Updated: November 21, 2014 4:21:16 am
Narayan Sanyal, described by those familiar with his work as the “tallest Maoist leader” in the phase succeeding the Naxalbari agitation, was released on bail from the Hazaribagh jail on Thursday after being jailed for about nine years.
Sanyal (78) who was a Politburo member when arrested in December 2005, said that peace talks with the government was near-impossible, due to the nature of the government at the centre. “Now they will come to the states, too,” he said, referring to the BJP’s aggressive attempts at running state governments.
Sanyal, a founder member, was the general secretary of the CPI-ML (Party Unity) when it merged with the CPI-ML (People’s War) in 1998. Muppala Laxmana Rao, then-GS of the PW, came to lead the new party and is now the GS of CPI-Maoist.
When asked about Union Home Minister Rajnath Singh’s comments that talks with the Maoists can happen only if the left rebels lay down arms first, Sanyal said, “If we lay down arms first, what is the point of talks?”
Sanyal, who never married, said trust would be a major barrier if Maoists were to talk to the government again. “Azad lost his life to the peace talks,” he said, referring to the death of Politburo member Cherukuri Rajkumar, who was killed in an encounter.
Sanyal said he believed Azad died because intermediary Swami Agnivesh’s team was infiltrated by intelligence personnel. “There were moles in Swami Agnivesh’s team. Others may say things about Agnivesh, but I personally, I don’t doubt him. Even as he was writing letters, the CID was getting to know its contents,” said Sanyal. He however added that Azad should have been more careful: “He was too liberal with them.”
When asked whether he still believed in armed action, Sanyal chuckled: “Kahe phasaarahahe…. If I tell you anything now, the police will pick me up tomorrow.” The two Special Branch personnel who sat amongst journalists, taking notes, chuckled too.
However, he did not hesitate to hint that the Maoist party needs to re-think its strategy when it comes to land and mass movements. “Land to the tiller is no longer the only problem of the peasantry…. There is also a development question,” Sanyal said.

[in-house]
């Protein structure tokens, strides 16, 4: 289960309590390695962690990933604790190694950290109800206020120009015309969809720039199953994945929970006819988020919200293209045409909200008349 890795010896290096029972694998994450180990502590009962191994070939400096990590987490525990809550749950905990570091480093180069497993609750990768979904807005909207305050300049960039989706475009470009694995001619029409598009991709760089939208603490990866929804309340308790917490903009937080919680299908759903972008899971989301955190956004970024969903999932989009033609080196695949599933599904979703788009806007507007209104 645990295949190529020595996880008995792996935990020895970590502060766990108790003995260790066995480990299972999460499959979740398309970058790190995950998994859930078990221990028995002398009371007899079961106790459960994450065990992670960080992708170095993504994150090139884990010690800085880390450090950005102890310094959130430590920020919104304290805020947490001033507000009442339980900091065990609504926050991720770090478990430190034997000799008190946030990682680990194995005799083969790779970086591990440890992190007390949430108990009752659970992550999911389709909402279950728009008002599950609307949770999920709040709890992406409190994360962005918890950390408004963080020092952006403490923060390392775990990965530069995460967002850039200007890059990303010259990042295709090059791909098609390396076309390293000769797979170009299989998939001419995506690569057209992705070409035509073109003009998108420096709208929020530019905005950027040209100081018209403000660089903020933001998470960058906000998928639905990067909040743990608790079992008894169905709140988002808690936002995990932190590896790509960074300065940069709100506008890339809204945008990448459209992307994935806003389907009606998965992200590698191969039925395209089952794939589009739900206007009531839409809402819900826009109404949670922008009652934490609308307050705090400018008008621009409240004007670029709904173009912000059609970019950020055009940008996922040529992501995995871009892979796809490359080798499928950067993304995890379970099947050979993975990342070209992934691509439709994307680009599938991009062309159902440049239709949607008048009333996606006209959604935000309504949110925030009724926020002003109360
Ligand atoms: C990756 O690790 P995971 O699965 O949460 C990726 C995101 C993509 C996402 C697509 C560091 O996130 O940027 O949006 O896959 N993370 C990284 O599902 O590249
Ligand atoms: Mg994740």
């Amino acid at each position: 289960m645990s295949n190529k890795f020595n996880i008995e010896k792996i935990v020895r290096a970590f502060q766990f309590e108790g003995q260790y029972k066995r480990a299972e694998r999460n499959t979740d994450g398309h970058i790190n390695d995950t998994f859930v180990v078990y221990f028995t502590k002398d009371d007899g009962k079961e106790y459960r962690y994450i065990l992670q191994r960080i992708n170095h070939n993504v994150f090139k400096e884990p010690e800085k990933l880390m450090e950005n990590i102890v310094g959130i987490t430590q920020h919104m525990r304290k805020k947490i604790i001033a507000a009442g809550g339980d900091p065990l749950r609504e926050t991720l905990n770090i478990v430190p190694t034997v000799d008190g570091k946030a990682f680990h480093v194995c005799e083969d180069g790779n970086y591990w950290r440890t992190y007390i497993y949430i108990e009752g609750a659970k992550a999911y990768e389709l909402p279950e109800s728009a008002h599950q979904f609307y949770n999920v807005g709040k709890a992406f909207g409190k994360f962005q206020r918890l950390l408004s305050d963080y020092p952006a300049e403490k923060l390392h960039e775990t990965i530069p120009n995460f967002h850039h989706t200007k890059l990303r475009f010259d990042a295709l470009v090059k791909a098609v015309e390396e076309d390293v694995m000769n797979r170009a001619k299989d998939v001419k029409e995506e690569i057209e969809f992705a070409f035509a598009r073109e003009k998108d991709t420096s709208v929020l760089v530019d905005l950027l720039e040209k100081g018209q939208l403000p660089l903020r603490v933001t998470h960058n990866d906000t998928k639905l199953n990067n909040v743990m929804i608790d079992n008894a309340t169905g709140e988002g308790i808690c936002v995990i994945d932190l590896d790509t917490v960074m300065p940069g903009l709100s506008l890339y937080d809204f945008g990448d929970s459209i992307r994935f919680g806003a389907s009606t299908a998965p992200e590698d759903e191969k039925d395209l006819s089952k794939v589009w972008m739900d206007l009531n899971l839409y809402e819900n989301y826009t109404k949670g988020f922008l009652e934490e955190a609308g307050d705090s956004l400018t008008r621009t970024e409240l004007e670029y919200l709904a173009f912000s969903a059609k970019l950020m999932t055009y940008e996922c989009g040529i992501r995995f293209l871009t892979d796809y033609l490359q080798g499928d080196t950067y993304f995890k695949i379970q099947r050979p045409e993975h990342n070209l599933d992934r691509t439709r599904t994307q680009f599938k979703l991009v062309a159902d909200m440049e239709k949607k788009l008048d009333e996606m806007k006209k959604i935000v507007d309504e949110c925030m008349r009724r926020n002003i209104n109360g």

He had been jailed at the same Hazaribagh jail at the time of Emergency, at a time when Marxist Leninist parties were grappling with the idea of how to organise the masses. “We are still thinking of that question,” he admitted. He referred to a letter that was seized from Dr. Binayak Sen, which eventually led to both of them being sentenced to life imprisonment. “I had written on the problem of organising the masses in it,” said Sanyal.
Sanyal, who was active in the Palamu region of Jharkhand, is remembered by his comrades for bringing together various M-L splinter groups into his PU organisation. He however rejected the idea of Jharkhand’s various splinter groups coming together. “They have nothing to do with the movement. They are just gangs… You have someone like Yogendra Saw forming two gangs using the Maoist tag,” he said. Saw, a former Congress minister, is currently in Hazaribagh jail after after being arrested for his role in the founding of two criminal gangs.
He said he was saddened to see his former proteges abandon the Maoist movement. “I knew Kameshwar Baitha and Jugalpal when they were children. I brought them into the movement. I was very disappointed by what they did,” Sanyal said, talking about Baitha, a former MP and Jugalpal, who joined the AJSU Party.
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